Outcomes:

  • SAH defined as any one of the following:
    • Subarachnoid blood on CT scan
    • Xanthochromia in CSF
    • RBCs (>1 x106/L) in final tube of CSF fluid + positive angiography findings

Inclusion:

  • Age ≥16 years
  • Nontraumatic headache
  • Headache reaching maximal intensity within 1 hour
  • GCS of 15
  • No fall or direct head trauma in previous 7 days
  • Presentation ≤14 days from headache onset

Exclusion:

  • 3 or more headaches of same character and intensity over a period of 6 months
  • Referred from another facility with confirmed SAH
  • Returned for reassessment of the same headache if already investigated with both CT and LP
  • Papilledema
  • New focal neurologic deficits
  • Previous diagnosis of cerebral aneurysm, SAH, brain neoplasm, or hydrocephalus

Results:

  • 2131 enrolled patients
  • 132 (6.2%) had SAH

  • The rules were then refined and Rule 1 was found to be the best model with the addition of “thunderclap headache” (defined as instantly peaking pain) and limited neck flexion on examination (defined as inability to touch chin to chest or raise head 3cm off the bed if supine)
  • This resulted in a sensitivity of 100% (95% CI 97.2 – 100.0%, Specificity of 15.3% (95% CI 13.8 – 16.9%).
  • This refined rule was designated the Ottawa SAH decision Rule:
    • For alert patients >16 years with new severe nontraumatic headache reaching maximum intensity within 1hr
    • NOT for patients with new neurologic deficits, previous aneurysms, SAH, brain tumors, or history of recurrent headaches (≥3 episodes over the course of ≥6months)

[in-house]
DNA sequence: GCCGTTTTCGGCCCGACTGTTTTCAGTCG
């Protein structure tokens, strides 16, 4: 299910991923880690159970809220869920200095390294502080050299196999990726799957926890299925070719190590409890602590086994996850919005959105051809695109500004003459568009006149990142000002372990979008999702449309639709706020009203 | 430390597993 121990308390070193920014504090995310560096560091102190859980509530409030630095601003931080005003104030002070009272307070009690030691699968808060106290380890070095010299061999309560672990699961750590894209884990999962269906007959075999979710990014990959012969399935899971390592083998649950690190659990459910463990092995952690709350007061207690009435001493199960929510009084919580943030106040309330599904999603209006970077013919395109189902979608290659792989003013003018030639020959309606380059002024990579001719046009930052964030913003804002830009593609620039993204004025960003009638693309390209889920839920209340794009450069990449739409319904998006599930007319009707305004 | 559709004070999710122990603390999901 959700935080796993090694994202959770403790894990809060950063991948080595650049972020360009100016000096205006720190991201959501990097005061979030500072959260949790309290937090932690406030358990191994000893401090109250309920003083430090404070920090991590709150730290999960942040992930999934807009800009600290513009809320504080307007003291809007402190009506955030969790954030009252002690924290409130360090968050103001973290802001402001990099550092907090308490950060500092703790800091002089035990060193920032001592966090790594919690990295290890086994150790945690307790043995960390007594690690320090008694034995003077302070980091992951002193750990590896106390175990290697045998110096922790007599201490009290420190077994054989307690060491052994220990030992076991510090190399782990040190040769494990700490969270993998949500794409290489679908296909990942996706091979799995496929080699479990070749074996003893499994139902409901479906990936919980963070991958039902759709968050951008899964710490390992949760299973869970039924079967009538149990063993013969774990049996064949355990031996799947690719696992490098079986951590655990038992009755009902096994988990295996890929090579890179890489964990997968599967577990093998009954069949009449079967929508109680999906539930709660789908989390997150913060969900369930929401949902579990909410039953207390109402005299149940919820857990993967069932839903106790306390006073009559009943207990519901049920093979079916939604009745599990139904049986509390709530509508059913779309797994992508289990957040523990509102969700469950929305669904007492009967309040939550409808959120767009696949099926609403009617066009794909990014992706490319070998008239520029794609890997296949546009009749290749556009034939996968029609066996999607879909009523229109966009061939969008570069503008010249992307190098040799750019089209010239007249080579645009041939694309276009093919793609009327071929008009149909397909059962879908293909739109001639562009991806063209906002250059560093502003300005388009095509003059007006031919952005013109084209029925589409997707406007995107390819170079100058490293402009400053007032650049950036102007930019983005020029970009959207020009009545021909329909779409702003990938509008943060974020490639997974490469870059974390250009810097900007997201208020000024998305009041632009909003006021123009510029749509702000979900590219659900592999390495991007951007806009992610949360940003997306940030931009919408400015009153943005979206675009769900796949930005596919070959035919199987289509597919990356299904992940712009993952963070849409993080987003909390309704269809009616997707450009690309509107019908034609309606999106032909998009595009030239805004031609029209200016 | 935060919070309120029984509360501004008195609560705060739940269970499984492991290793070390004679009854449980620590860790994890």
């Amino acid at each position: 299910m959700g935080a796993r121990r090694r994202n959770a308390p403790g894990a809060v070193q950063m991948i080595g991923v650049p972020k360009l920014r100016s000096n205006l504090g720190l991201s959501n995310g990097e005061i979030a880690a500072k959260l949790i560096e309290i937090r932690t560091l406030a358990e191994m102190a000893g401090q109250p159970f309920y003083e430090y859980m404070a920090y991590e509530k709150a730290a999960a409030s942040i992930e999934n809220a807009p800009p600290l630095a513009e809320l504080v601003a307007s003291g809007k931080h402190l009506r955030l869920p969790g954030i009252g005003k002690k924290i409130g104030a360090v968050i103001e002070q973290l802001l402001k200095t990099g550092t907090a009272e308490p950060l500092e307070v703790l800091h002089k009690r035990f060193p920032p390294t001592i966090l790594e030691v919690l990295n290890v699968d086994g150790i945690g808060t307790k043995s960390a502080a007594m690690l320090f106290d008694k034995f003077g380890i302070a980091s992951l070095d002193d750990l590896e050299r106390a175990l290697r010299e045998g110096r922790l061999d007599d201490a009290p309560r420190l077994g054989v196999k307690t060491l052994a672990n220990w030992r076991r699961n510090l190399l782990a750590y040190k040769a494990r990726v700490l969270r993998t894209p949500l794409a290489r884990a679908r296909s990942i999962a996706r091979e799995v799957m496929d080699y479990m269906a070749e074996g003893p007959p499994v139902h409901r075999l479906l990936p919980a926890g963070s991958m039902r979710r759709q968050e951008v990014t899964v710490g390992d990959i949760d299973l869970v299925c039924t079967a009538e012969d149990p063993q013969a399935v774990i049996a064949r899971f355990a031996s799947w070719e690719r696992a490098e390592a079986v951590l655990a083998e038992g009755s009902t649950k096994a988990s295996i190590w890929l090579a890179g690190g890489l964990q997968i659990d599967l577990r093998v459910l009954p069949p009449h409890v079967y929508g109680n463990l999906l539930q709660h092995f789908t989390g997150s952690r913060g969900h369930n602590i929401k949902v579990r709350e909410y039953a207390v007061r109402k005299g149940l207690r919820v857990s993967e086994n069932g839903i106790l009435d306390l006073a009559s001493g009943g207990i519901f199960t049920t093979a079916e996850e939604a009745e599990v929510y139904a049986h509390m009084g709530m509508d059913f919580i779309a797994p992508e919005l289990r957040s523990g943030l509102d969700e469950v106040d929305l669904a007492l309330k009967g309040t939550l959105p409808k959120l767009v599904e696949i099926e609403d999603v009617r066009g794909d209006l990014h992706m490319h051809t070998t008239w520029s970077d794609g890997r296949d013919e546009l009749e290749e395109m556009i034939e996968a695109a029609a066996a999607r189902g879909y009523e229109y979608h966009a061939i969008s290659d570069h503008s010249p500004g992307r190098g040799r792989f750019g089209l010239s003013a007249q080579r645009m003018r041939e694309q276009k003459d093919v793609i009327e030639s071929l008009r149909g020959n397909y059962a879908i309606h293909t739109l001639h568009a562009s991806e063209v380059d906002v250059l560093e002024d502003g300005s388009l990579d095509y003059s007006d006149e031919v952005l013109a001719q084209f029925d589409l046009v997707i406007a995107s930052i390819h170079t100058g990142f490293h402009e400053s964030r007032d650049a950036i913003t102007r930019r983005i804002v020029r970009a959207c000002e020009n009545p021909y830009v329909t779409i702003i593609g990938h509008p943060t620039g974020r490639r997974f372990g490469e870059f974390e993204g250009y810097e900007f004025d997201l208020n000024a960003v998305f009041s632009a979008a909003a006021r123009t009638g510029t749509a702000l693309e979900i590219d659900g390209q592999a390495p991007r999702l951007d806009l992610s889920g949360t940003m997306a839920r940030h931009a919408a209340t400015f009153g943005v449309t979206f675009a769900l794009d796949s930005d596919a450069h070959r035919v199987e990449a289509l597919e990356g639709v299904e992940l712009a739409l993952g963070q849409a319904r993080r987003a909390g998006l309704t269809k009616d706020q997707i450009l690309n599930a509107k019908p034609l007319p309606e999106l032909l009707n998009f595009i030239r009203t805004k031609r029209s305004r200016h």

• Investigate if ≥1 high-risk variable present (Final Ottawa SAH Decision Rule):
      • Age≥40y
      • Neck pain or stiffness
      • Witnessed LOC
      • Onset during exertion
      • Thunderclap headache (instantly peaking pain)
      • Limited neck flexion on exam

Strengths:

  • Physicians recorded clinical findings on data forms prior to head CT and LP
  • Interobserver agreement was evaluated on “some patients” to ensure reliability of the clinical decision rule
  • As all patients did not undergo head CT and LP, a proxy outcome assessment tool was used for 1 month and 6month telephone interview follow ups to identify patients who developed a subsequent SAH
  • Once again a power calculation was performed to find the ideal patient population to size to achieve a 100% sensitivity with 95% CI of 97 – 100%

Limitations:

  • All physicians had a 1 hour formal orientation on how to use the Ottawa SAH Decision rule, which again may limit its application in centers where this is not done (i.e. physicians may not apply the rule correctly)
  • Inclusion of patients with non-thunderclap headaches (i.e. up to 1 hr from onset to peak intensity) may have diluted the acuity of patients
  • The Ottawa SAH Decision Rule has not been validated at this point in a population outside of Canada. As with any decision rule, external validation is important to ensure patient safety and generalizability
  • This study actually derives a new instrument since it’s adding to the prior study, so technically, still a derivation study, although it is called a refinement study
  • Unclear how many patients the inter-observer reliability was performed in